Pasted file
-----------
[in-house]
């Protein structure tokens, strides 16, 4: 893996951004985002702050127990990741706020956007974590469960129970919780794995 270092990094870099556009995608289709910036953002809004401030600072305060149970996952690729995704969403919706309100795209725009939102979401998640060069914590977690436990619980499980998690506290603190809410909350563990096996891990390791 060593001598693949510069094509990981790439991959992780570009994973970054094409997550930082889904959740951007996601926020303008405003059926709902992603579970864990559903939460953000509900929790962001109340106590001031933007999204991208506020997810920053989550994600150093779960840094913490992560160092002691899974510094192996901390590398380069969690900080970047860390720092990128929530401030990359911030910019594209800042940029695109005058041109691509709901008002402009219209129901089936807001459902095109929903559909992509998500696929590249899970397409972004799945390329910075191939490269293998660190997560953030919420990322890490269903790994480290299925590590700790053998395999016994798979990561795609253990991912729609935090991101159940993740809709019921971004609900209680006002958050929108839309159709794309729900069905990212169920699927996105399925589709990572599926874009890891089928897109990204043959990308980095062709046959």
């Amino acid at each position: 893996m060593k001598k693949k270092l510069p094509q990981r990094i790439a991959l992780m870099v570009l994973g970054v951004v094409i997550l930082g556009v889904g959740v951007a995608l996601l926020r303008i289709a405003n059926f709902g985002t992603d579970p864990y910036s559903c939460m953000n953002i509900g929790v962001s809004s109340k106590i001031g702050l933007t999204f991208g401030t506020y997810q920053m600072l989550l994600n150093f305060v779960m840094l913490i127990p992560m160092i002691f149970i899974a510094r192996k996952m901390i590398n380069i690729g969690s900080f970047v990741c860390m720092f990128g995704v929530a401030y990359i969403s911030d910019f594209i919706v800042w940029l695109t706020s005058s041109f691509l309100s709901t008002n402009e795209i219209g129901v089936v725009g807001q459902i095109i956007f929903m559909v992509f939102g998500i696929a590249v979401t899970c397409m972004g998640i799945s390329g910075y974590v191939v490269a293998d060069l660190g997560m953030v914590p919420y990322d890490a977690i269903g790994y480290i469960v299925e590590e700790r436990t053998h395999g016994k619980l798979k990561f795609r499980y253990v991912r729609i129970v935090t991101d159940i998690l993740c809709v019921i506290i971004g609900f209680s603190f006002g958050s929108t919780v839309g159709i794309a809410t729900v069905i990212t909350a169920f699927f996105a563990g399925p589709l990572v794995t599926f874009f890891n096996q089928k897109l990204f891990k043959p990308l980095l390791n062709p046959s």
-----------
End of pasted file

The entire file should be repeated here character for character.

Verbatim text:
[in-house]
């Protein structure tokens, strides 16, 4: 893996951004985002702050127990990741706020956007974590469960129970919780794995 270092990094870099556009995608289709910036953002809004401030600072305060149970996952690729995704969403919706309100795209725009939102979401998640060069914590977690436990619980499980998690506290603190809410909350563990096996891990390791 060593001598693949510069094509990981790439991959992780570009994973970054094409997550930082889904959740951007996601926020303008405003059926709902992603579970864990559903939460953000509900929790962001109340106590001031933007999204991208506020997810920053989550994600150093779960840094913490992560160092002691899974510094192996901390590398380069969690900080970047860390720092990128929530401030990359911030910019594209800042940029695109005058041109691509709901008002402009219209129901089936807001459902095109929903559909992509998500696929590249899970397409972004799945390329910075191939490269293998660190997560953030919420990322890490269903790994480290299925590590700790053998395999016994798979990561795609253990991912729609935090991101159940993740809709019921971004609900209680006002958050929108839309159709794309729900069905990212169920699927996105399925589709990572599926874009890891089928897109990204043959990308980095062709046959």
């Amino acid at each position: 893996m060593k001598k693949k270092l510069p094509q990981r990094i790439a991959l992780m870099v570009l994973g970054v951004v094409i997550l930082g556009v889904g959740v951007a995608l996601l926020r303008i289709a405003n059926f709902g985002t992603d579970p864990y910036s559903c939460m953000n953002i509900g929790v962001s809004s109340k106590i001031g702050l933007t999204f991208g401030t506020y997810q920053m600072l989550l994600n150093f305060v779960m840094l913490i127990p992560m160092i002691f149970i899974a510094r192996k996952m901390i590398n380069i690729g969690s900080f970047v990741c860390m720092f990128g995704v929530a401030y990359i969403s911030d910019f594209i919706v800042w940029l695109t706020s005058s041109f691509l309100s709901t008002n402009e795209i219209g129901v089936v725009g807001q459902i095109i956007f929903m559909v992509f939102g998500i696929a590249v979401t899970c397409m972004g998640i799945s390329g910075y974590v191939v490269a293998d060069l660190g997560m953030v914590p919420y990322d890490a977690i269903g790994y480290i469960v299925e590590e700790r436990t053998h395999g016994k619980l798979k990561f795609r499980y253990v991912r729609i129970v935090t991101d159940i998690l993740c809709v019921i506290i971004g609900f209680s603190f006002g958050s929108t919780v839309g159709i794309a809410t729900v069905i990212t909350a169920f699927f996105a563990g399925p589709l990572v794995t599926f874009f890891n096996q089928k897109l990204f891990k043959p990308l980095l390791n062709p046959s």